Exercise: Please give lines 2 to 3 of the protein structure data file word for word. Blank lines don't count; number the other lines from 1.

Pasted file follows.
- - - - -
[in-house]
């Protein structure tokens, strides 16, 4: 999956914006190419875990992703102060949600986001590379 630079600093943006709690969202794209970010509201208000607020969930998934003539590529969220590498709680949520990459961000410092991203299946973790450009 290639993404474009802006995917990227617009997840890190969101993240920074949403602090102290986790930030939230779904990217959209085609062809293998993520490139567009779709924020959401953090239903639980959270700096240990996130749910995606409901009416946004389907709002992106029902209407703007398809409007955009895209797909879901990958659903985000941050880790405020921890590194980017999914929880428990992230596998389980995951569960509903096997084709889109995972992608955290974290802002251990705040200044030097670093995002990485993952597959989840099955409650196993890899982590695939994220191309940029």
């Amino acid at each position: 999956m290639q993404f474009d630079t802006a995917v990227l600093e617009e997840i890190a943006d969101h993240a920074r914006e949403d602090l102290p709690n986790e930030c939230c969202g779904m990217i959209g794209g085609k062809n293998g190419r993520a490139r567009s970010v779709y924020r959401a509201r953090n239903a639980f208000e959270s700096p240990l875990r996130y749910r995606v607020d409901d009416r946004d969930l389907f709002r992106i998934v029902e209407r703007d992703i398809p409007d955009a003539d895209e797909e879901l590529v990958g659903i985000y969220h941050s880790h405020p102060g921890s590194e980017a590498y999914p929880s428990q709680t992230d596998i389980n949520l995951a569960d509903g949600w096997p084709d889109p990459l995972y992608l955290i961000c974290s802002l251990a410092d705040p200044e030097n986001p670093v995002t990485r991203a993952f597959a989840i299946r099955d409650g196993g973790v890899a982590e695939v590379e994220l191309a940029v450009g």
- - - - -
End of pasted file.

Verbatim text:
């Protein structure tokens, strides 16, 4: 999956914006190419875990992703102060949600986001590379 630079600093943006709690969202794209970010509201208000607020969930998934003539590529969220590498709680949520990459961000410092991203299946973790450009 290639993404474009802006995917990227617009997840890190969101993240920074949403602090102290986790930030939230779904990217959209085609062809293998993520490139567009779709924020959401953090239903639980959270700096240990996130749910995606409901009416946004389907709002992106029902209407703007398809409007955009895209797909879901990958659903985000941050880790405020921890590194980017999914929880428990992230596998389980995951569960509903096997084709889109995972992608955290974290802002251990705040200044030097670093995002990485993952597959989840099955409650196993890899982590695939994220191309940029």
């Amino acid at each position: 999956m290639q993404f474009d630079t802006a995917v990227l600093e617009e997840i890190a943006d969101h993240a920074r914006e949403d602090l102290p709690n986790e930030c939230c969202g779904m990217i959209g794209g085609k062809n293998g190419r993520a490139r567009s970010v779709y924020r959401a509201r953090n239903a639980f208000e959270s700096p240990l875990r996130y749910r995606v607020d409901d009416r946004d969930l389907f709002r992106i998934v029902e209407r703007d992703i398809p409007d955009a003539d895209e797909e879901l590529v990958g659903i985000y969220h941050s880790h405020p102060g921890s590194e980017a590498y999914p929880s428990q709680t992230d596998i389980n949520l995951a569960d509903g949600w096997p084709d889109p990459l995972y992608l955290i961000c974290s802002l251990a410092d705040p200044e030097n986001p670093v995002t990485r991203a993952f597959a989840i299946r099955d409650g196993g973790v890899a982590e695939v590379e994220l191309a940029v450009g």